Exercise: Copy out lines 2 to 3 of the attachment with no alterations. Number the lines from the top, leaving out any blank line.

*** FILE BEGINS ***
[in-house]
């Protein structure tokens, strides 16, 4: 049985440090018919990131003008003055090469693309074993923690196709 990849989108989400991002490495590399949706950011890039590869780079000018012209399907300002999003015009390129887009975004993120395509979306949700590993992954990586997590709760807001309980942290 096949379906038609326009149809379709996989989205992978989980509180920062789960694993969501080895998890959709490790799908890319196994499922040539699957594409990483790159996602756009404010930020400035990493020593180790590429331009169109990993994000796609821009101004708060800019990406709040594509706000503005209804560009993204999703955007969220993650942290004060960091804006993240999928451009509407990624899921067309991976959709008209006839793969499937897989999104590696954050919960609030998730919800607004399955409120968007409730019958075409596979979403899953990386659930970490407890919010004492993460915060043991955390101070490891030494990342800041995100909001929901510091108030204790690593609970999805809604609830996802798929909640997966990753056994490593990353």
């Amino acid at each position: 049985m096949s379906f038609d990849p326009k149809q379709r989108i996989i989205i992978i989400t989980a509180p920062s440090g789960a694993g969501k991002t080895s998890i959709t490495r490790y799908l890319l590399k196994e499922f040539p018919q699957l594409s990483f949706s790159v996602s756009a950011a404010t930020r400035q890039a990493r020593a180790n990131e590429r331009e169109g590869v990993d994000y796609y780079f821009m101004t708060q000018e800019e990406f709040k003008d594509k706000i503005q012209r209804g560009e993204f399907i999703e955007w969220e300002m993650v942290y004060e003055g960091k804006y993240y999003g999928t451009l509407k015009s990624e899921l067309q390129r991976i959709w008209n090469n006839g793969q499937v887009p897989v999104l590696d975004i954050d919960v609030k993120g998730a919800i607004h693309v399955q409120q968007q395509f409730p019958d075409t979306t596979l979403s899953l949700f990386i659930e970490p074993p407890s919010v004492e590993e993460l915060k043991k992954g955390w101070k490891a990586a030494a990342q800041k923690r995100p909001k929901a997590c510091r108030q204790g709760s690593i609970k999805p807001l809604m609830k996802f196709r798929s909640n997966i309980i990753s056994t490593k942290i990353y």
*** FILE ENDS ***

């Protein structure tokens, strides 16, 4: 049985440090018919990131003008003055090469693309074993923690196709 990849989108989400991002490495590399949706950011890039590869780079000018012209399907300002999003015009390129887009975004993120395509979306949700590993992954990586997590709760807001309980942290 096949379906038609326009149809379709996989989205992978989980509180920062789960694993969501080895998890959709490790799908890319196994499922040539699957594409990483790159996602756009404010930020400035990493020593180790590429331009169109990993994000796609821009101004708060800019990406709040594509706000503005209804560009993204999703955007969220993650942290004060960091804006993240999928451009509407990624899921067309991976959709008209006839793969499937897989999104590696954050919960609030998730919800607004399955409120968007409730019958075409596979979403899953990386659930970490407890919010004492993460915060043991955390101070490891030494990342800041995100909001929901510091108030204790690593609970999805809604609830996802798929909640997966990753056994490593990353």
């Amino acid at each position: 049985m096949s379906f038609d990849p326009k149809q379709r989108i996989i989205i992978i989400t989980a509180p920062s440090g789960a694993g969501k991002t080895s998890i959709t490495r490790y799908l890319l590399k196994e499922f040539p018919q699957l594409s990483f949706s790159v996602s756009a950011a404010t930020r400035q890039a990493r020593a180790n990131e590429r331009e169109g590869v990993d994000y796609y780079f821009m101004t708060q000018e800019e990406f709040k003008d594509k706000i503005q012209r209804g560009e993204f399907i999703e955007w969220e300002m993650v942290y004060e003055g960091k804006y993240y999003g999928t451009l509407k015009s990624e899921l067309q390129r991976i959709w008209n090469n006839g793969q499937v887009p897989v999104l590696d975004i954050d919960v609030k993120g998730a919800i607004h693309v399955q409120q968007q395509f409730p019958d075409t979306t596979l979403s899953l949700f990386i659930e970490p074993p407890s919010v004492e590993e993460l915060k043991k992954g955390w101070k490891a990586a030494a990342q800041k923690r995100p909001k929901a997590c510091r108030q204790g709760s690593i609970k999805p807001l809604m609830k996802f196709r798929s909640n997966i309980i990753s056994t490593k942290i990353y």